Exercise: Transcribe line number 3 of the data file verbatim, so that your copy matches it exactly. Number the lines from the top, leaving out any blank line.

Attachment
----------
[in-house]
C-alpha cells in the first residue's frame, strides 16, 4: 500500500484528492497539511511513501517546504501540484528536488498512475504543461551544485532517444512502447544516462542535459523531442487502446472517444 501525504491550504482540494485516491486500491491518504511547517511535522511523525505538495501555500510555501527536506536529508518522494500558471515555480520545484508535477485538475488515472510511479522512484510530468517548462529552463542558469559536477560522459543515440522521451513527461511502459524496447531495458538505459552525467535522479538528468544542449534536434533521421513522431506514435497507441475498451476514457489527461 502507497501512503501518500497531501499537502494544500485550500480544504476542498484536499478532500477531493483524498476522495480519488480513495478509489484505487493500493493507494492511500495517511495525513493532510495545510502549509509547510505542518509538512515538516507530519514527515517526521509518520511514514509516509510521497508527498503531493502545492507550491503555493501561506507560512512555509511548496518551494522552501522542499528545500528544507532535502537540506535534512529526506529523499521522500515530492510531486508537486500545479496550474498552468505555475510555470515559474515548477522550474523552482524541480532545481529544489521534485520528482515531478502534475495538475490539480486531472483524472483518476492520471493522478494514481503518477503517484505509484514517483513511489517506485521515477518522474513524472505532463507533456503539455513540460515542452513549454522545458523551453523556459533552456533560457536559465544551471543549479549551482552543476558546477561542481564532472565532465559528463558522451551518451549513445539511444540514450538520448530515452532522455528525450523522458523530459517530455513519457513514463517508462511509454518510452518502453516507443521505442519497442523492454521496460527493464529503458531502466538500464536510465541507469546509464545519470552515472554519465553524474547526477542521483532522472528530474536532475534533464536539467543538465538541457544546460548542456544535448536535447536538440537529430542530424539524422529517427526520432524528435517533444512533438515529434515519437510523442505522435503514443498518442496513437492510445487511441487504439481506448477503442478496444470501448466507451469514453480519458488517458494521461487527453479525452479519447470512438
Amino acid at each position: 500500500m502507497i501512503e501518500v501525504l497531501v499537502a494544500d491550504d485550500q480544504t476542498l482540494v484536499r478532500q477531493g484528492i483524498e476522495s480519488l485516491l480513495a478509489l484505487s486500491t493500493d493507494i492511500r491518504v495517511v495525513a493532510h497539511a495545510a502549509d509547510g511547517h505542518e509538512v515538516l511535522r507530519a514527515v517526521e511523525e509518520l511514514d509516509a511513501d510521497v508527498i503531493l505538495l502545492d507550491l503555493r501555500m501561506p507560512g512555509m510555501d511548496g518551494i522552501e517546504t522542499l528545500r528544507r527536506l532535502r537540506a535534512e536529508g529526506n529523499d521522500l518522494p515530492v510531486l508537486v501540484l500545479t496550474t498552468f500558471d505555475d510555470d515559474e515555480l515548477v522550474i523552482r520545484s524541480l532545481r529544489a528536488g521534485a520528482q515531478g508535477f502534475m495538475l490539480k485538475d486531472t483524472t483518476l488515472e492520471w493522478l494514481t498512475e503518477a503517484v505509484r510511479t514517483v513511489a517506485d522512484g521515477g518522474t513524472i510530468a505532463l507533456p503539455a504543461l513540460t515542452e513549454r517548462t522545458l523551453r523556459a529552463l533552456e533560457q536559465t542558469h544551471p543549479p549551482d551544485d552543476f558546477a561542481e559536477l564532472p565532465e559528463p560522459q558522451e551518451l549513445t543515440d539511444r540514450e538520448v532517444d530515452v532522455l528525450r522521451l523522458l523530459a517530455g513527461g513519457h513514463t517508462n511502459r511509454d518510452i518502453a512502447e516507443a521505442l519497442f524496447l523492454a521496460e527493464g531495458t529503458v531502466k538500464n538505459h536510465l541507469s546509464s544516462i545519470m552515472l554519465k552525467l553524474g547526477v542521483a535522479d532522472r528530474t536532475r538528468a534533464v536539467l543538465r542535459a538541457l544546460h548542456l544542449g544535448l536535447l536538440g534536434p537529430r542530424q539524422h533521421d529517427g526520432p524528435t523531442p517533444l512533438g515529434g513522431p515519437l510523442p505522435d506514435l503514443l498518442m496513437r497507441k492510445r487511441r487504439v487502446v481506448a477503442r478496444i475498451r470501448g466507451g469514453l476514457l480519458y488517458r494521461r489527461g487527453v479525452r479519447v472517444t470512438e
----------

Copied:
Amino acid at each position: 500500500m502507497i501512503e501518500v501525504l497531501v499537502a494544500d491550504d485550500q480544504t476542498l482540494v484536499r478532500q477531493g484528492i483524498e476522495s480519488l485516491l480513495a478509489l484505487s486500491t493500493d493507494i492511500r491518504v495517511v495525513a493532510h497539511a495545510a502549509d509547510g511547517h505542518e509538512v515538516l511535522r507530519a514527515v517526521e511523525e509518520l511514514d509516509a511513501d510521497v508527498i503531493l505538495l502545492d507550491l503555493r501555500m501561506p507560512g512555509m510555501d511548496g518551494i522552501e517546504t522542499l528545500r528544507r527536506l532535502r537540506a535534512e536529508g529526506n529523499d521522500l518522494p515530492v510531486l508537486v501540484l500545479t496550474t498552468f500558471d505555475d510555470d515559474e515555480l515548477v522550474i523552482r520545484s524541480l532545481r529544489a528536488g521534485a520528482q515531478g508535477f502534475m495538475l490539480k485538475d486531472t483524472t483518476l488515472e492520471w493522478l494514481t498512475e503518477a503517484v505509484r510511479t514517483v513511489a517506485d522512484g521515477g518522474t513524472i510530468a505532463l507533456p503539455a504543461l513540460t515542452e513549454r517548462t522545458l523551453r523556459a529552463l533552456e533560457q536559465t542558469h544551471p543549479p549551482d551544485d552543476f558546477a561542481e559536477l564532472p565532465e559528463p560522459q558522451e551518451l549513445t543515440d539511444r540514450e538520448v532517444d530515452v532522455l528525450r522521451l523522458l523530459a517530455g513527461g513519457h513514463t517508462n511502459r511509454d518510452i518502453a512502447e516507443a521505442l519497442f524496447l523492454a521496460e527493464g531495458t529503458v531502466k538500464n538505459h536510465l541507469s546509464s544516462i545519470m552515472l554519465k552525467l553524474g547526477v542521483a535522479d532522472r528530474t536532475r538528468a534533464v536539467l543538465r542535459a538541457l544546460h548542456l544542449g544535448l536535447l536538440g534536434p537529430r542530424q539524422h533521421d529517427g526520432p524528435t523531442p517533444l512533438g515529434g513522431p515519437l510523442p505522435d506514435l503514443l498518442m496513437r497507441k492510445r487511441r487504439v487502446v481506448a477503442r478496444i475498451r470501448g466507451g469514453l476514457l480519458y488517458r494521461r489527461g487527453v479525452r479519447v472517444t470512438e